The integrity of the judiciary in South Africa
The integrity of the judiciary in South Africa has never been in question. Or so Judges Matter has thought. It has been our firm view that judges and a judiciary that acts without fear or favour have and has been the thin black line between South Africa and state capture and a collapse in governance in many parts of the state. Many, including President Ramaphosa, share this view. The consistent independence of the judiciary and the rule of law is one of the reasons cited by the President as being a factor which should encourage foreign investment:
“Together with robust legislation to protect foreign investments, an independent judiciary and the firm rule of law, our Constitution should allay any fears that investors may have of factories being expropriated.”
However, in a new survey by Afrobarometer the number of citizens in South Africa who say that “most” or “all” judges and magistrates are involved in corruption has doubled between 2002 (15%) and 2018 (32%).
This is obviously extremely troubling. Issues around corruption in the judiciary have been raised before, in particular by Judge President Dunstan Mlambo who for example in 2016 said that corruption had also made its way into courts. However, he made the point that he felt the corruption to be a factor in the moving parts of the justice system that surround judges, rather than judges themselves.
The Afrobarometer survey suggests something different. It suggests that a significant number of people believe that “most” or “all” judges and magistrates are corrupt. If you look at perceptions of the independence of the judiciary disaggregated into perceptions of judges and magistrates, we see that they are seen as virtually identical in terms of how they are seen.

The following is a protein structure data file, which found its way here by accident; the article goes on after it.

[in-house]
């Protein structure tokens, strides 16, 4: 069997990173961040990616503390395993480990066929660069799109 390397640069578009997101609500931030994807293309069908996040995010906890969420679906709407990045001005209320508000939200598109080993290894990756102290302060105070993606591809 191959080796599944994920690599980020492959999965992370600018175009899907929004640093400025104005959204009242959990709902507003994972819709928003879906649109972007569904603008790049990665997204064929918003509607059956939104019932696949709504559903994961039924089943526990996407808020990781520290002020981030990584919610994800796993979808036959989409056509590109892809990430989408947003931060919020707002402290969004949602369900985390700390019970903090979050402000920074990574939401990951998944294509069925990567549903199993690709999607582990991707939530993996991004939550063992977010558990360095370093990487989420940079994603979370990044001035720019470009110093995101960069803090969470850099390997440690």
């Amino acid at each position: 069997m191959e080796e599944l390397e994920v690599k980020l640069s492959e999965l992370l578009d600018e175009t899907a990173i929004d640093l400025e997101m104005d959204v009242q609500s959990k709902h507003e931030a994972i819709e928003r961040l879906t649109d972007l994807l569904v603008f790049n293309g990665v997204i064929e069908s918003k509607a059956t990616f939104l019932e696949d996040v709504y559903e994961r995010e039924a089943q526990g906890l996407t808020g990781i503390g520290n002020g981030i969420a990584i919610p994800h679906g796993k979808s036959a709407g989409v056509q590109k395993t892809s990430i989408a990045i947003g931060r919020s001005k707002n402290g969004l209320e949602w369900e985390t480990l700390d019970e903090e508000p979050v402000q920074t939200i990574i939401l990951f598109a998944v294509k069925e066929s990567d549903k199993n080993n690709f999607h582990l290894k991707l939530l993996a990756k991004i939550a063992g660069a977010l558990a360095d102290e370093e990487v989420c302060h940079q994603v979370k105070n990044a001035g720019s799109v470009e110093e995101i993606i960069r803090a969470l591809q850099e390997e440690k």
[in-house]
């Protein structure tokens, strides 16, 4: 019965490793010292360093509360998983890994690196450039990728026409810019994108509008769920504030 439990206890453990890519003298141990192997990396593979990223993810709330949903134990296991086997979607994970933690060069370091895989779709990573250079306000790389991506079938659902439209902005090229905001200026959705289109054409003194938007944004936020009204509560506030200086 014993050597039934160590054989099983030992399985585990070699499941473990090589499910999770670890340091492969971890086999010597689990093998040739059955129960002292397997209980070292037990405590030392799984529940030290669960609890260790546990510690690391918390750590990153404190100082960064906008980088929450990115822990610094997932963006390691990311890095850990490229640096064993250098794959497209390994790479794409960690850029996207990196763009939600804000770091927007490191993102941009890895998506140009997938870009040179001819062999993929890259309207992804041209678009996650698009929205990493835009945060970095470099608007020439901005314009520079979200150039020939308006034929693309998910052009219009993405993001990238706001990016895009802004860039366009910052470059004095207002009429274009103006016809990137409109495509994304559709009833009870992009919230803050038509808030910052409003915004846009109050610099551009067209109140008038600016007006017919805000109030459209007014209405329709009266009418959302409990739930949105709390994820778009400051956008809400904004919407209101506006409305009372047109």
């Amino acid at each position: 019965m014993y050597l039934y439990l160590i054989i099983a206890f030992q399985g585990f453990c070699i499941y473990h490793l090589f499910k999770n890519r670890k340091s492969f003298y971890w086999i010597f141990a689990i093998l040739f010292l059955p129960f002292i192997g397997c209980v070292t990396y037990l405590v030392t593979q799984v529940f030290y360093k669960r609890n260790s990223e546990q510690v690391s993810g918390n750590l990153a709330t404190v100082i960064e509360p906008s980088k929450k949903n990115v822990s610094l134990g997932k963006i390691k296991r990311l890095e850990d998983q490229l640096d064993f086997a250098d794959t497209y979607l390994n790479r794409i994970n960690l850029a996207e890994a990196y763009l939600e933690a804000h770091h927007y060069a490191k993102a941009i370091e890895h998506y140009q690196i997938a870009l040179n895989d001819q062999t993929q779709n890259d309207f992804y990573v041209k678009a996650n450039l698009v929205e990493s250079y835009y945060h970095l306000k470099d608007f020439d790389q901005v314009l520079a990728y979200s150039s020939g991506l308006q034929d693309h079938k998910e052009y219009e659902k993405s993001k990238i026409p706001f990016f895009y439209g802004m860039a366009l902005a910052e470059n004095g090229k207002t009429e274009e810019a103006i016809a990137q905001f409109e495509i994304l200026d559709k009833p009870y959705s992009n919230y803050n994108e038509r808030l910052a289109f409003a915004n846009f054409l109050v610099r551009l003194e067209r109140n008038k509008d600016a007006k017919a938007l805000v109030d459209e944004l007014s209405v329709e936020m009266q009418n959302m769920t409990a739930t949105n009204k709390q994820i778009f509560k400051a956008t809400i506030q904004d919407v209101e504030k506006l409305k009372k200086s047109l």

What has caused this decline in confidence? One factor in the perception of a lack of independence in the judiciary may be the failure of the justice system to deal quickly with the legal issues surrounding President Zuma, including the failure to prosecute him in relation to the arms deal corruption allegations. Between 2012 and 2015, public perception of how often the president complies with the courts and the laws of the country dropped significantly. In 2012, two-thirds of South Africans said that the president never or rarely ignored the courts. Three years later, this number had dropped to less than 40%. Lawyers familiar with those cases against the President may argue that the system of finding the President accountable for his various actions is grinding on steadily if not quickly. However, the failure of the system to quickly finalise the ongoing legal battles may have dented our collective confidence in the judiciary. Confidence in all branches of government has declined since 2006, but the courts have fared better then the other two branches of government.
However we need to take any decline seriously. As the full bench of the North Gauteng High Court said in its judgment on the Al Bashir case;
“A democratic State based on the rule of law cannot exist or function, if the government ignores its constitutional obligations and fails to abide by court orders. A court is the guardian of justice, the corner-stone of a democratic system based on the rule of law. If the State, an organ of State or State official does not abide by court orders, the democratic edifice will crumble stone-by-stone until it collapses and chaos ensues.”